Artists and intellectuals, in Cuba and abroad, condemned the government’s crackdown, and more than 2,200 have signed a petition calling for Ms. Bruguera’s freedom. The episode led to a heated exchange among intellectuals about whether Ms. Bruguera’s feat was a brave stand for free expression or an ill-timed publicity stunt.

The debate exposed the complex dynamics within a sphere whose artists preserve a delicate entente with cultural authorities. These artists sometimes resent gestures they see as grandstanding, especially from Cubans or others who do not live in the country.

Lázaro Saavedra, one of a few artists in Cuba who signed the petition, wrote on a blog that the Bruguera incident was “another point on her artistic curriculum rather than a gain in terms of civil rights.” Mr. Saavedra, whose works, in different media, poke fun at Cubans’ paranoia, ideological hypocrisy and the artistic process, wrote that those struggling for Cubans’ rights “would have loved Tania had she been close during moments of repression.”

Ms. Bruguera defended the timing of the piece and her right to protest, as a Cuban.

The piece was “political timing specific,” she added, in that it worked in a particular political moment.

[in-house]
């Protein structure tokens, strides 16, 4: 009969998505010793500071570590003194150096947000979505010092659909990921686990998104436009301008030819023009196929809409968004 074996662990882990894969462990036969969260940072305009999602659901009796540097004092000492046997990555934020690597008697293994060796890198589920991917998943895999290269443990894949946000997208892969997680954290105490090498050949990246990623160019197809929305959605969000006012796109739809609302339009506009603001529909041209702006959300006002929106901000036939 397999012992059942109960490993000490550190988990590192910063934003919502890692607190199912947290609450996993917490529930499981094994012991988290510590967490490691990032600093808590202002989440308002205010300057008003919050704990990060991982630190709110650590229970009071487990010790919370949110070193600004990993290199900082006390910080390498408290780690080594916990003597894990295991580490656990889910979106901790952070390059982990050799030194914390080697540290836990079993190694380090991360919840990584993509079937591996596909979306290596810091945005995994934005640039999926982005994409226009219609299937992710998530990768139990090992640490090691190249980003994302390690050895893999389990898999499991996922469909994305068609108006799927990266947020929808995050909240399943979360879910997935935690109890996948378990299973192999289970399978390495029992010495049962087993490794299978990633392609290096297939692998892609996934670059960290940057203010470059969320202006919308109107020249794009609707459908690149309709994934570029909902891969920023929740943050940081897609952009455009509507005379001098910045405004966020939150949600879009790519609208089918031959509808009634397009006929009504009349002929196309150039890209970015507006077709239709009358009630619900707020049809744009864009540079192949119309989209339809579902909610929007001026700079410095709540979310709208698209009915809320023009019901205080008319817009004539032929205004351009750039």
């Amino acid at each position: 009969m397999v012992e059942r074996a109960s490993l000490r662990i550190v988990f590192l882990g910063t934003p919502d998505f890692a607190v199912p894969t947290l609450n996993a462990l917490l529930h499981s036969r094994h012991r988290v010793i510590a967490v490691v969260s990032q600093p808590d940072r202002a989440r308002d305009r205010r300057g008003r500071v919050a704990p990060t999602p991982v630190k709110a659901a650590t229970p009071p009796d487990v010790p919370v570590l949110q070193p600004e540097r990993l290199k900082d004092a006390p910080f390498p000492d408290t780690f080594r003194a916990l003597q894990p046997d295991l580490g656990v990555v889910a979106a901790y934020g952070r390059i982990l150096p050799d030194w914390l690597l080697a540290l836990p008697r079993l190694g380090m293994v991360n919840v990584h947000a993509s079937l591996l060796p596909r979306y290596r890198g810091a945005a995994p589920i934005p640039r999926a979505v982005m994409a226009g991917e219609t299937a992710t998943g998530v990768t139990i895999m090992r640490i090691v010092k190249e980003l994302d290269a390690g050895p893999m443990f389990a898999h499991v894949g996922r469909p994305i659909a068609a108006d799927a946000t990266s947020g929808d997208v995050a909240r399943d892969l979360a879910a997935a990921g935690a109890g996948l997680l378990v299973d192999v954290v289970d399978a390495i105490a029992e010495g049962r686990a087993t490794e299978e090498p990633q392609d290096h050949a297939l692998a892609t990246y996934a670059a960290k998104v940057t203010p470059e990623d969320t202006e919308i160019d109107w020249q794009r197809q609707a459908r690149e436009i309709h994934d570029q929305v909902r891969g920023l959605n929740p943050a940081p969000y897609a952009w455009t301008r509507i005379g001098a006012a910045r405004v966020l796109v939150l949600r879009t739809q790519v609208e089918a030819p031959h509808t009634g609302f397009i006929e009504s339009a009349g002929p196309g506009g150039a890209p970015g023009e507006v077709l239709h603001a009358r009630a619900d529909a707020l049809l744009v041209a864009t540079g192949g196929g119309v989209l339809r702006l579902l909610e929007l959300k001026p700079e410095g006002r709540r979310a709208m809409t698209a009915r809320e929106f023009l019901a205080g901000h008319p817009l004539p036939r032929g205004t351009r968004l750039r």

“Everything that happened — from the day that we formed the platform, is a performance,” she said. “And it turned out different from what I expected.”

The performance includes Cuban authorities and their supporters, who, Ms. Bruguera said, have produced their own piece of “theater,” suggesting she is sponsored by the Central Intelligence Agency, a charge she also denied.

Mr. Del Risco, the Cuban academic, said Ms. Bruguera’s participatory work, which plays with the barriers between art and reality, challenged the Cuban government’s predilection for well-defined space.

“What Tania did is to break a hole between two spaces that are supposed to be kept separate — art and reality, art and the people, art and politics,” Mr. Del Risco said.

He hopes American officials will continue to press for freedoms as they negotiate new diplomatic and economic relations.

“The United States has too much faith in the power of the economy and of tourism to bring political change,” he said. “Just because the two countries have contact, I don’t think there will be some magical opening.”